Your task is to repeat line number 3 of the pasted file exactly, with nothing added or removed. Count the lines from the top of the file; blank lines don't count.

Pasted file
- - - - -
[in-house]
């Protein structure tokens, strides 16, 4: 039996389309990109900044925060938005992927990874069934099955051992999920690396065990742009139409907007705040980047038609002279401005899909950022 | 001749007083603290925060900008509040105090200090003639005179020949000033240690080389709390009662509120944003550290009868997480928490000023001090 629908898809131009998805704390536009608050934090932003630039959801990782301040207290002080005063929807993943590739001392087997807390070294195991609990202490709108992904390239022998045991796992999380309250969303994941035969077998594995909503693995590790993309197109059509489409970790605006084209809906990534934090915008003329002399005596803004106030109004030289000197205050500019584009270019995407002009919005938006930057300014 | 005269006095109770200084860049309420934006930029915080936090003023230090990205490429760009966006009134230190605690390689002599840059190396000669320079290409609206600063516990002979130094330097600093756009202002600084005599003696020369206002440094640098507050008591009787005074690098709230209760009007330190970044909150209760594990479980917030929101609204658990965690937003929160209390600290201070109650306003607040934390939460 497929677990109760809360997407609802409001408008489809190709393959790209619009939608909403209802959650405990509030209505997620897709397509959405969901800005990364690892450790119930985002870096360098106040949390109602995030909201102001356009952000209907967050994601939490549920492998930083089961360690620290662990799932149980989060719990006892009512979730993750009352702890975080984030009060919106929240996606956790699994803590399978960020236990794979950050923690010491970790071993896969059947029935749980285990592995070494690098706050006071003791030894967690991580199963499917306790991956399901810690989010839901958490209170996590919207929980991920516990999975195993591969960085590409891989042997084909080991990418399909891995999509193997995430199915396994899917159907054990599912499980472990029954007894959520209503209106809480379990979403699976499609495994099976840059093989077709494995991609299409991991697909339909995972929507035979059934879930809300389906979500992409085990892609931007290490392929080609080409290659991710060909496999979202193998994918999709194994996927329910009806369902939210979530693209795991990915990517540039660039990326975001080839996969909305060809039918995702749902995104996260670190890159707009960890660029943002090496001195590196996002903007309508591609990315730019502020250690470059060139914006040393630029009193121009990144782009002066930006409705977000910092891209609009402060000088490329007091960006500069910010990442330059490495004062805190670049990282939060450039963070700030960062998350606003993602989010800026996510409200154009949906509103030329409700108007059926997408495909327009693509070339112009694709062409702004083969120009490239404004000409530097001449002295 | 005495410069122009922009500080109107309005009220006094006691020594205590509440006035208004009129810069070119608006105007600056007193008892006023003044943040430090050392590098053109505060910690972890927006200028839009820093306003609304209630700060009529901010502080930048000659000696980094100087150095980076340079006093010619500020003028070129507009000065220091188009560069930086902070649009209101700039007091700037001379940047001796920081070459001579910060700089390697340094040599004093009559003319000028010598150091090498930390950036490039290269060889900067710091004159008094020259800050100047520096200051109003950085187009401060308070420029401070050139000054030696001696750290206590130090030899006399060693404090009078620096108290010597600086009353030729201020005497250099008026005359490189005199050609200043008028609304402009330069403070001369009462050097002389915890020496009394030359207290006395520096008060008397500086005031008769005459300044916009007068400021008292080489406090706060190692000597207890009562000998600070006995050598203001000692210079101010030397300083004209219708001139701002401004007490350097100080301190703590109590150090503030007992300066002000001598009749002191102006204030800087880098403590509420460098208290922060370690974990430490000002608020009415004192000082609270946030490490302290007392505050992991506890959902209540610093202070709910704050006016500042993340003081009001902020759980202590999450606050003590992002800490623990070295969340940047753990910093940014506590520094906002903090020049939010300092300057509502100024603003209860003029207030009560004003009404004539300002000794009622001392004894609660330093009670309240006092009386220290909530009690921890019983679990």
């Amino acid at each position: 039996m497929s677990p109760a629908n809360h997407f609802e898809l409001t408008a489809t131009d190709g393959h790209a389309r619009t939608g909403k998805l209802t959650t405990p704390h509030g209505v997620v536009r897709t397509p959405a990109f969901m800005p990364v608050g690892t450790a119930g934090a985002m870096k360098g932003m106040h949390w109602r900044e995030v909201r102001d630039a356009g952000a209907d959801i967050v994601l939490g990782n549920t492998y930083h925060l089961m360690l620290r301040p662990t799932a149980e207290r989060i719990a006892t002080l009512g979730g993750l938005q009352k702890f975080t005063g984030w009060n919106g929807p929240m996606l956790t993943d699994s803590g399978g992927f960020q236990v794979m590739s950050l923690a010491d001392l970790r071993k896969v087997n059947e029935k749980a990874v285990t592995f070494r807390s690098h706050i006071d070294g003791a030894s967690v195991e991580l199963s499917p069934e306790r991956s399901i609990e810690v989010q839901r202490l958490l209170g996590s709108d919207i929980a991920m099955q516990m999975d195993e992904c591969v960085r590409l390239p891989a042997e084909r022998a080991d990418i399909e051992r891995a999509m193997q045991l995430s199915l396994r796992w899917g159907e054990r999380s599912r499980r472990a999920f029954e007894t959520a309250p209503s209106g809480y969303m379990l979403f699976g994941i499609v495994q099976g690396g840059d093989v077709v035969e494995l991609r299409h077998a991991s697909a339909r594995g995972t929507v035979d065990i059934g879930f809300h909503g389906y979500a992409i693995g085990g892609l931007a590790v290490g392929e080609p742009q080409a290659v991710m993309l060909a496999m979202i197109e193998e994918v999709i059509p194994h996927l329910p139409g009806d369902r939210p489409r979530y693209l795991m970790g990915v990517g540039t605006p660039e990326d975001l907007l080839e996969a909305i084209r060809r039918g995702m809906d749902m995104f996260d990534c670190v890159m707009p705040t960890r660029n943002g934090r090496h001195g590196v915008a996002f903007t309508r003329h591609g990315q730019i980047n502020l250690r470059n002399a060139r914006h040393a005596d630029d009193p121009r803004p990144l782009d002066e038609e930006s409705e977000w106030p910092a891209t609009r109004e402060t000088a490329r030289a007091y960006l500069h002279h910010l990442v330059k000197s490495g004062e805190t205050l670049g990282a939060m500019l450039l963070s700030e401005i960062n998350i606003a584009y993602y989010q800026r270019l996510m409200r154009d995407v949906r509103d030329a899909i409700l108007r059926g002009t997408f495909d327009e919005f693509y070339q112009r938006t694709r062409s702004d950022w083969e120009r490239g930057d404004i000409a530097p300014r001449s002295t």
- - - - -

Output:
């Amino acid at each position: 039996m497929s677990p109760a629908n809360h997407f609802e898809l409001t408008a489809t131009d190709g393959h790209a389309r619009t939608g909403k998805l209802t959650t405990p704390h509030g209505v997620v536009r897709t397509p959405a990109f969901m800005p990364v608050g690892t450790a119930g934090a985002m870096k360098g932003m106040h949390w109602r900044e995030v909201r102001d630039a356009g952000a209907d959801i967050v994601l939490g990782n549920t492998y930083h925060l089961m360690l620290r301040p662990t799932a149980e207290r989060i719990a006892t002080l009512g979730g993750l938005q009352k702890f975080t005063g984030w009060n919106g929807p929240m996606l956790t993943d699994s803590g399978g992927f960020q236990v794979m590739s950050l923690a010491d001392l970790r071993k896969v087997n059947e029935k749980a990874v285990t592995f070494r807390s690098h706050i006071d070294g003791a030894s967690v195991e991580l199963s499917p069934e306790r991956s399901i609990e810690v989010q839901r202490l958490l209170g996590s709108d919207i929980a991920m099955q516990m999975d195993e992904c591969v960085r590409l390239p891989a042997e084909r022998a080991d990418i399909e051992r891995a999509m193997q045991l995430s199915l396994r796992w899917g159907e054990r999380s599912r499980r472990a999920f029954e007894t959520a309250p209503s209106g809480y969303m379990l979403f699976g994941i499609v495994q099976g690396g840059d093989v077709v035969e494995l991609r299409h077998a991991s697909a339909r594995g995972t929507v035979d065990i059934g879930f809300h909503g389906y979500a992409i693995g085990g892609l931007a590790v290490g392929e080609p742009q080409a290659v991710m993309l060909a496999m979202i197109e193998e994918v999709i059509p194994h996927l329910p139409g009806d369902r939210p489409r979530y693209l795991m970790g990915v990517g540039t605006p660039e990326d975001l907007l080839e996969a909305i084209r060809r039918g995702m809906d749902m995104f996260d990534c670190v890159m707009p705040t960890r660029n943002g934090r090496h001195g590196v915008a996002f903007t309508r003329h591609g990315q730019i980047n502020l250690r470059n002399a060139r914006h040393a005596d630029d009193p121009r803004p990144l782009d002066e038609e930006s409705e977000w106030p910092a891209t609009r109004e402060t000088a490329r030289a007091y960006l500069h002279h910010l990442v330059k000197s490495g004062e805190t205050l670049g990282a939060m500019l450039l963070s700030e401005i960062n998350i606003a584009y993602y989010q800026r270019l996510m409200r154009d995407v949906r509103d030329a899909i409700l108007r059926g002009t997408f495909d327009e919005f693509y070339q112009r938006t694709r062409s702004d950022w083969e120009r490239g930057d404004i000409a530097p300014r001449s002295t």